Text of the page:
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J Clin Oncol. Sep 1, 2008; 26(25): 4063–4071.
PMCID: PMC2654377
Prognostic Utility of the 21-Gene Assay in Hormone Receptor–Positive Operable Breast Cancer Compared With Classical Clinicopathologic Features
Lori J. Goldstein, Robert Gray, Sunil Badve, Barrett H. Childs, Carl Yoshizawa, Steve Rowley, Steven Shak, Frederick L. Baehner, Peter M. Ravdin, Nancy E. Davidson, George W. Sledge, Jr, Edith A. Perez, Lawrence N. Shulman, Silvana Martino, and Joseph A. Sparano
From the Eastern Cooperative Oncology Group, Boston, MA; Sanofi-aventis, Bridgewater, NJ; Genomic Health, Inc, Redwood City, CA; The University of Texas M.D. Anderson Cancer Center, Houston; Southwest Oncology Group, San Antonio, TX; North Central Cancer Treatment Group, Rochester, MN; Cancer and Leukemia Group B, Chicago, IL
Corresponding author: Joseph A. Sparano, MD, Albert Einstein Cancer Center, Montefiore Medical Center, Weiler Division, 1825 Eastchester Rd, 2 South, Rm 47-48, Bronx, NY 10461; e-mail: jsparano/at/montefiore.org
Received September 13, 2007; Accepted April 10, 2008.
Purpose
Adjuvant! is a standardized validated decision aid that projects outcomes in operable breast cancer based on classical clinicopathologic features and therapy. Genomic classifiers offer the potential to more accurately identify individuals who benefit from chemotherapy than clinicopathologic features.
Patients and Methods
A sample of 465 patients with hormone receptor (HR) –positive breast cancer with zero to three positive axillary nodes who did (n = 99) or did not have recurrence after chemohormonal therapy had tumor tissue evaluated using a 21-gene assay. Histologic grade and HR expression were evaluated locally and in a central laboratory.
Results
Recurrence Score (RS) was a highly significant predictor of recurrence, including node-negative and node-positive disease (P < .001 for both) and when adjusted for other clinical variables. RS also predicted recurrence more accurately than clinical variables when integrated by an algorithm modeled after Adjuvant! that was adjusted to 5-year outcomes. The 5-year recurrence rate was only 5% or less for the estimated 46% of patients who have a low RS (< 18).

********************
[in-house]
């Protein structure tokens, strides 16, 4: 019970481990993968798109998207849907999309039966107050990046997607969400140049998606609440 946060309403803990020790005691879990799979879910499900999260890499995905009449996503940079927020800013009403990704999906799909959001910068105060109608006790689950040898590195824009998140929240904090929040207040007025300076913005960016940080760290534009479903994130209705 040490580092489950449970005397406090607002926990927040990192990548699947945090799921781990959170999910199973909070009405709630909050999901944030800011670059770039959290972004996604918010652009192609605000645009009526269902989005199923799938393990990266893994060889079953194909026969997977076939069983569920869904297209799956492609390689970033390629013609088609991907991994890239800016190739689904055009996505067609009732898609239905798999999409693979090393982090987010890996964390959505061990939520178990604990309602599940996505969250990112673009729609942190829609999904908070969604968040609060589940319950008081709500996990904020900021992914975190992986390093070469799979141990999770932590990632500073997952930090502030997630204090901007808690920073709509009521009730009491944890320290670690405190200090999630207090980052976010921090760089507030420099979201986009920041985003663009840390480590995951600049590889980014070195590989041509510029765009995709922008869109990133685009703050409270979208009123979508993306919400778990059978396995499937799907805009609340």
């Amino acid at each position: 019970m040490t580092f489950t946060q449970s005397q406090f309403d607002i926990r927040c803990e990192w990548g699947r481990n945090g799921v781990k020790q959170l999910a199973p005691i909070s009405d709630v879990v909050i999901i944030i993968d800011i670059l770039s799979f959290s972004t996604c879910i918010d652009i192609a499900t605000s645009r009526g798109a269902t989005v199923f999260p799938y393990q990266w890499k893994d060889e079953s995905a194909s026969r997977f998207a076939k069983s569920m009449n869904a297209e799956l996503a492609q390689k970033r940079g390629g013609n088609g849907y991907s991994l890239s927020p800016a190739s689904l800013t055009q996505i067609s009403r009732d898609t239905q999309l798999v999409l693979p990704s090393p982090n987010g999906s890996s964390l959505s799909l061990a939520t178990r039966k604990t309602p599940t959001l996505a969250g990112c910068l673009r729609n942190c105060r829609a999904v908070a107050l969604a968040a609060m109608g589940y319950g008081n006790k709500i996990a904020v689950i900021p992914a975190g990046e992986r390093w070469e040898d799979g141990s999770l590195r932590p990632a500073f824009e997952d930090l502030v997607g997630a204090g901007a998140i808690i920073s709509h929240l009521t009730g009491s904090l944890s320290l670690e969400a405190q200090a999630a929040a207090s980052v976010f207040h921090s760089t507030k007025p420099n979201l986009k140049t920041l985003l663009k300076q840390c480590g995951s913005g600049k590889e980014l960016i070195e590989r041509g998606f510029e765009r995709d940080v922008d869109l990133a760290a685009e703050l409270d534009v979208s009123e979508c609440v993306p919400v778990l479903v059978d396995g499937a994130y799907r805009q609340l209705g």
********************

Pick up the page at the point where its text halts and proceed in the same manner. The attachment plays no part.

Conclusion
The 21-gene assay was a more accurate predictor of relapse than standard clinical features for individual patients with HR-positive operable breast cancer treated with chemohormonal therapy and provides information that is complementary to features typically used in anatomic staging, such as tumor size and lymph node involvement. The 21-gene assay may be used to select low-risk patients for abbreviated chemotherapy regimens similar to those used in our study or high-risk patients for more aggressive regimens or clinical trials evaluating novel treatments.
Adjuvant cytotoxic chemotherapy reduces the relative risk of recurrence by approximately 30% in women with operable breast cancer.1 Other adjuvant systemic therapies that reduce recurrence include endocrine therapy for hormone receptor (HR) –positive disease and trastuzumab for disease that overexpresses the human epidermal growth factor receptor 2 (HER-2) protein. With regard to chemotherapy, anthracyclines are now commonly used because they reduce relative recurrence risk by an additional 10% when combined with alkylating agents, such as cyclophosphamide.1 More recently, numerous trials have demonstrated a modest advantage when adding the taxanes paclitaxel or docetaxel to doxorubicin-based chemotherapy (whether used concurrently or sequentially after doxorubicin) and have been referred to as third-generation regimens.2-6 A recent report indicated that the benefits of taxane-containing adjuvant regimens were driven largely by a significant treatment effect in HR-negative disease, with only a modest treatment effect observed in HR-positive disease.5 The lower relapse rates in HR-positive disease observed in contemporary clinical trials have created challenges in evaluating new therapeutic strategies. Extremely large trials that must include thousands of patients are now required to detect improved outcomes for new treatment strategies. Use of standardized validated tools for patient selection could enhance the likelihood of success of such trials and allow them to be performed more efficiently.
Adjuvant! is a standardized validated instrument that projects patient outcomes based on classical clinicopathologic features and therapy, was designed to predict outcome at 10 years, and was validated for this end point.6 Although long-term outcome is generally accepted as fully reflective of the clinical utility of an adjuvant therapy, precise estimation of shorter-term outcomes at 5 years may offer advantages if found to be reflective of longer-term outcomes.